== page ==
01 November 2023

All Saints Day.

Sometimes, but rarely, you’ll see Halloween spelled Hallowe’en. It’s a reminder the word is actually a contraction. The e’en part of it means evening or eve—the day before, like Christmas Eve. ’Cause Halloween is the day before Hallowmas, or All Hallows… and hallow is the Saxon word for saint.

As you probably remember, the earliest Christians regularly faced persecution in the Roman Empire, ’cause the Romans wanted its occupants to prove their loyalty to Rome by either worshiping the emperor’s guardian dæmon, or in some cases straight-up worship the emperor himself. Some Christians capitulated ’cause they wanted to live; others refused, and were executed. Usually their fellow Christians would honor them on the day of their martyrdom, and these days of remembrance turned into all the saints’ days in the Christian calendar.

But there are so many martyrs. Plus popular saints who got their own day even thought they weren’t killed for Jesus; they definitely lived for Jesus, so to be fair they probably merit a day just as much as certain martyrs who happened to be killed because they were swept up in some anti-Christian purge, and not because they confessed anything.

There’s also the fact there are many people who lived and died for Jesus, and we know nothing about them. God does, but we don’t. People who did a whole lot of charity, but unlike philanthropists who want to make a name for themselves, they wanted to keep their benevolence secret. People who lived very devout lives, but went unseen… or went unappreciated and ignored. People who matter to God.

So if they don’t have their own holiday, they have All Saints Day.

Which likewise tends to go unappreciated and ignored by many Evangelicals. Sometimes because they consider it “a Catholic thing,” a religious custom which they feel contributes nothing to their Christian lives; sometimes because they’re anti-Halloween, and their distaste for that holiday spills over into the holiday which started it.

But properly, we oughta think of it as a Christian version of Memorial Day. It remembers all the people who gave their lives for Jesus. It appreciates them. Some churches, like the liturgical churches, go all out for it. Other churches don’t have to do likewise, nor even celebrate it on 1 November. But it’d be nice if we did something to honor our forebears.

Its history.

The idea of an all saints day originated with the ancient Christians, who realized pretty quickly they needed a catch-all memorial day for all the martyrs they didn’t know about. They started honoring them on the Sunday after Pentecost, and many Orthodox Christian churches still observe All Saints Sunday. Sometimes they’ll have extra All Saints Sundays the week after, to remember local saints.

Other eastern churches hold an All Saints Day the first Friday after Easter, though the Coptic Orthodox Church holds it on 11 September, on the first day of their church calendar.

Western Christians did the same as eastern Christians for the first six centuries, till 610 when the Roman government let the Christians take over the Pantheon, their most prominent pagan temple. Roman bishop Boniface 4 (whom history books call “Pope Boniface” even though that wasn’t the bishop’s title yet) renamed it Sancta Maria ad Martyres/“St. Mary and the Martyrs” and dedicated it to her and all Christian martyrs on 13 May. That became the new western All Saints Day for the next two centuries.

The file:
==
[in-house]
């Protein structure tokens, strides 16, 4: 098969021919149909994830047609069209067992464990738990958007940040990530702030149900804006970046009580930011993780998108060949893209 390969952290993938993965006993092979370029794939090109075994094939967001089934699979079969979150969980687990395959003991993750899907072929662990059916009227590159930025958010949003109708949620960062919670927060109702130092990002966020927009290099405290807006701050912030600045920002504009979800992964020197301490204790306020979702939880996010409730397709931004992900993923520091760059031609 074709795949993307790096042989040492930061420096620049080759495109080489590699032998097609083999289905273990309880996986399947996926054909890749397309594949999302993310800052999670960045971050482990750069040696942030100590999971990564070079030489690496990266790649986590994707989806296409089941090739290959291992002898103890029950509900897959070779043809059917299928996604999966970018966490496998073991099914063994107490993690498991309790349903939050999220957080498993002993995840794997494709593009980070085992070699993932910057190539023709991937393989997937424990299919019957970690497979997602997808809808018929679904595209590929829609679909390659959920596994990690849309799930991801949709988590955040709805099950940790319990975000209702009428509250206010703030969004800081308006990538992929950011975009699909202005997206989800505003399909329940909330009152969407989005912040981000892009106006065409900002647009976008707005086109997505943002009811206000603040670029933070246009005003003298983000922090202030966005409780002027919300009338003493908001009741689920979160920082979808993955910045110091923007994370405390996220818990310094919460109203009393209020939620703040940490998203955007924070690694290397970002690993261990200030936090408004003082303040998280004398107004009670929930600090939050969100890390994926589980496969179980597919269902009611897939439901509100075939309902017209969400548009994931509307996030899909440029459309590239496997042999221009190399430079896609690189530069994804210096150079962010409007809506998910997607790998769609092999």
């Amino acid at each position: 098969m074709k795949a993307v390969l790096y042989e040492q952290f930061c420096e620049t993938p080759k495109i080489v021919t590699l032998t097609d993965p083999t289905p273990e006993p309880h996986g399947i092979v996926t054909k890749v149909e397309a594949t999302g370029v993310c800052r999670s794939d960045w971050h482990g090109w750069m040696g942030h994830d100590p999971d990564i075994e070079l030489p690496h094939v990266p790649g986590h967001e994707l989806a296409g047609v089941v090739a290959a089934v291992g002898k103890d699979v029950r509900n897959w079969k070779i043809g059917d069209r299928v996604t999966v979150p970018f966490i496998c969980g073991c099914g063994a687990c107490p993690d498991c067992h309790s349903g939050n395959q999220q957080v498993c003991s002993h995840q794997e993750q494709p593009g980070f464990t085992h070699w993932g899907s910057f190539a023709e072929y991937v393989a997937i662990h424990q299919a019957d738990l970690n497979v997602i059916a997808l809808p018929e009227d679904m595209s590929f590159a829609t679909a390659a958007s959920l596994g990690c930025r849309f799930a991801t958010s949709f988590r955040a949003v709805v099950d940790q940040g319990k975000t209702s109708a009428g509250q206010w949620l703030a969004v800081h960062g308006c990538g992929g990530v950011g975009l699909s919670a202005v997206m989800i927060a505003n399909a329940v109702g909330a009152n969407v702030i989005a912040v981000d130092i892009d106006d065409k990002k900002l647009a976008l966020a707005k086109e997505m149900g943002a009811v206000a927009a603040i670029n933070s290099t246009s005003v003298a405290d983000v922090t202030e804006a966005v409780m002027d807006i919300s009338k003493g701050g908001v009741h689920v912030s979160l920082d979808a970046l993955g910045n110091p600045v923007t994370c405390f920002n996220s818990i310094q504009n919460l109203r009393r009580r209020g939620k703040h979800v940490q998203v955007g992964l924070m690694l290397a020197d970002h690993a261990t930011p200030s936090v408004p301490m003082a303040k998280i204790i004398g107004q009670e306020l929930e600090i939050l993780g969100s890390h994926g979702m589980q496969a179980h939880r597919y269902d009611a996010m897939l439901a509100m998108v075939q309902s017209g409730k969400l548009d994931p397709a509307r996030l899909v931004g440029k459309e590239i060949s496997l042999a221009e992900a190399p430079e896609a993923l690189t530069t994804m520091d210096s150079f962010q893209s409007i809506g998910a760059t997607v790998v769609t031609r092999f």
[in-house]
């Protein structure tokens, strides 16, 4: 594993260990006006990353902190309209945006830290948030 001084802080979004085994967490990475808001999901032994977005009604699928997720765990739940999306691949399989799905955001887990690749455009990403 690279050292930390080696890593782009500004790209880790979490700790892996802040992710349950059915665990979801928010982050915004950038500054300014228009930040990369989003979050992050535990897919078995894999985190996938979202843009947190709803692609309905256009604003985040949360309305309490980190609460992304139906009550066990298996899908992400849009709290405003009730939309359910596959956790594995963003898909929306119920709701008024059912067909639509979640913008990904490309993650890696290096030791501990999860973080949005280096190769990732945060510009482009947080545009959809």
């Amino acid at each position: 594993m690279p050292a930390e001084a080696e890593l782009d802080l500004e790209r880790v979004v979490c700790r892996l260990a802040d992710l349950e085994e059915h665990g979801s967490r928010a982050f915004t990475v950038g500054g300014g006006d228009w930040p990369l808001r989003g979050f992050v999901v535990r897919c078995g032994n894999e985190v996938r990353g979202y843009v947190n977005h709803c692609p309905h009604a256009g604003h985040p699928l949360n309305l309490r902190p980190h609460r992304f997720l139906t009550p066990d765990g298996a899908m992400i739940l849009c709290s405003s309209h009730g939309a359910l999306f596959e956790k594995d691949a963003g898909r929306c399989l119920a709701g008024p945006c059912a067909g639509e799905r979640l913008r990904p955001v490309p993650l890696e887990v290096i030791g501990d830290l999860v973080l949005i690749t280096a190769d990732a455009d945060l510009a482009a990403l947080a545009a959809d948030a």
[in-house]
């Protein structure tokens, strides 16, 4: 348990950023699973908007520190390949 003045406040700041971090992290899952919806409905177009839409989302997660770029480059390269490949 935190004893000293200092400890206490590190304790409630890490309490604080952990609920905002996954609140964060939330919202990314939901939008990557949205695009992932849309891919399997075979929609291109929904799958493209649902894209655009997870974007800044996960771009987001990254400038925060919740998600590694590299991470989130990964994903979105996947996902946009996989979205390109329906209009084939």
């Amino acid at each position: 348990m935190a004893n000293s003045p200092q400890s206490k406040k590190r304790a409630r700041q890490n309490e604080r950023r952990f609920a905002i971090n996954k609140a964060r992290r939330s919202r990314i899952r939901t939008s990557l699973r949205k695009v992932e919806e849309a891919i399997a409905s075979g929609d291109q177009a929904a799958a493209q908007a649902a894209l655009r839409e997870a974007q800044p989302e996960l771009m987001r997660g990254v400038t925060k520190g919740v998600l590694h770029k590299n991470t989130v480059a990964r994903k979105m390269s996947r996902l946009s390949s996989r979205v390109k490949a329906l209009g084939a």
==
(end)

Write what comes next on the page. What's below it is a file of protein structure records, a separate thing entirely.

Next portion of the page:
So how’d it get moved to November? Well if you ask neo-Pagans, it was all because medieval Christians in Ireland and Britain wanted it to replace the harvest festival of Samhain. But there’s no evidence of that; it looks like the custom started in Germany, where Samhain wasn’t practiced. Local kings started observing it in the early 800s, and it was made official by the emperor of the Frankish kingdom/Holy Roman Empire in 835. The popes went along with his decree, and All Saints Day has been on 1 November ever since.

Local customs vary, and in some countries it’s still an official holiday. Some countries expand it to Allhallowtide, consisting of Halloween, All Saints Day, and All Souls Day on 2 November. Some European countries incorporate Armistice Day (which in the United States is called Veterans Day) and make it a weeklong thing. Others just observe it on the nearest convenient weekend.

And in the United States it varies from church to church. Some of us make a big thing of it; some make nothing of it. My churches have typically ignored it. It’s not a practice I approve of; I say it makes us ingrates. Our forebears helped the Holy Spirit bring the gospel to us, and we oughta honor them for it, and strive to follow Jesus with some of their enthusiasm. (Not necessarily their practices; use your head. But definitely follow Jesus.)

There’s this one song which is really popular in the Episcopal Church of the USA, which is meant to be sung on this day, so I’ll wrap up with that. It’s “I Sing a Song of the Saints of God,” written in 1922 by Lesbia Scott.

I sing a song of the saints of God
Patient and brave and true
Who toiled and fought and lived and died
For the Lord they loved and knew
And one was a doctor, and one was a queen
And one was a shepherdess on the green
They were all of them saints of God, and I mean,
God helping, to be one too
They loved their Lord so dear, so dear
And God’s love made them strong
And they followed the right for Jesus’ sake
The whole of their good lives long
And one was a soldier, and one was a priest
And one was slain by a fierce wild beast
And there’s not any reason, no, not the least
Why I shouldn’t be one too
They lived not only in ages past
There are hundreds of thousands still
The world is bright with the joyous saints
Who love to do Jesus’ will
You can meet them in school, or in lanes, or at sea
In church, or in trains, or in shops, or at tea
For the saints of God are just folk like me
And I mean to be one too